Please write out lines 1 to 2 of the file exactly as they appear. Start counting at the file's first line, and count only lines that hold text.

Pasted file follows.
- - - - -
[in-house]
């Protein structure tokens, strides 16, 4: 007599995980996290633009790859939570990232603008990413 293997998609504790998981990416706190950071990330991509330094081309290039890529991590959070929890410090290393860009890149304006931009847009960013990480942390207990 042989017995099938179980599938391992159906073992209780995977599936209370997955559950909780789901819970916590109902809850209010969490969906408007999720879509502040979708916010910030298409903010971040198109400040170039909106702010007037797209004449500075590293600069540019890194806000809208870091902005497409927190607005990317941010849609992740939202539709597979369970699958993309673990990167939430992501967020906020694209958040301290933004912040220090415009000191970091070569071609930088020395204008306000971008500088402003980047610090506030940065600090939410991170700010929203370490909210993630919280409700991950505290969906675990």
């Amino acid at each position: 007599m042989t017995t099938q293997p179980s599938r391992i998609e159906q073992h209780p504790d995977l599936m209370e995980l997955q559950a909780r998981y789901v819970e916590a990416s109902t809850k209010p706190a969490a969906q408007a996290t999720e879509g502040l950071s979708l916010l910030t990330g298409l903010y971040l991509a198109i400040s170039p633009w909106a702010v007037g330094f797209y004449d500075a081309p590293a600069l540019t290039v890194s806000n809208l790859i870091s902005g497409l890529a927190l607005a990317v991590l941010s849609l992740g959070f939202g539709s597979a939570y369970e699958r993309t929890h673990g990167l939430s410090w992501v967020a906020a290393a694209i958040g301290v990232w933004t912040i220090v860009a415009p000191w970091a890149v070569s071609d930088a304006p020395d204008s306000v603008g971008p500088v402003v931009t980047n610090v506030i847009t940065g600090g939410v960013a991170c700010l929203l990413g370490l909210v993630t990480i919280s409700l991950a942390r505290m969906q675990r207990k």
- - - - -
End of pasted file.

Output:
[in-house]
């Protein structure tokens, strides 16, 4: 007599995980996290633009790859939570990232603008990413 293997998609504790998981990416706190950071990330991509330094081309290039890529991590959070929890410090290393860009890149304006931009847009960013990480942390207990 042989017995099938179980599938391992159906073992209780995977599936209370997955559950909780789901819970916590109902809850209010969490969906408007999720879509502040979708916010910030298409903010971040198109400040170039909106702010007037797209004449500075590293600069540019890194806000809208870091902005497409927190607005990317941010849609992740939202539709597979369970699958993309673990990167939430992501967020906020694209958040301290933004912040220090415009000191970091070569071609930088020395204008306000971008500088402003980047610090506030940065600090939410991170700010929203370490909210993630919280409700991950505290969906675990």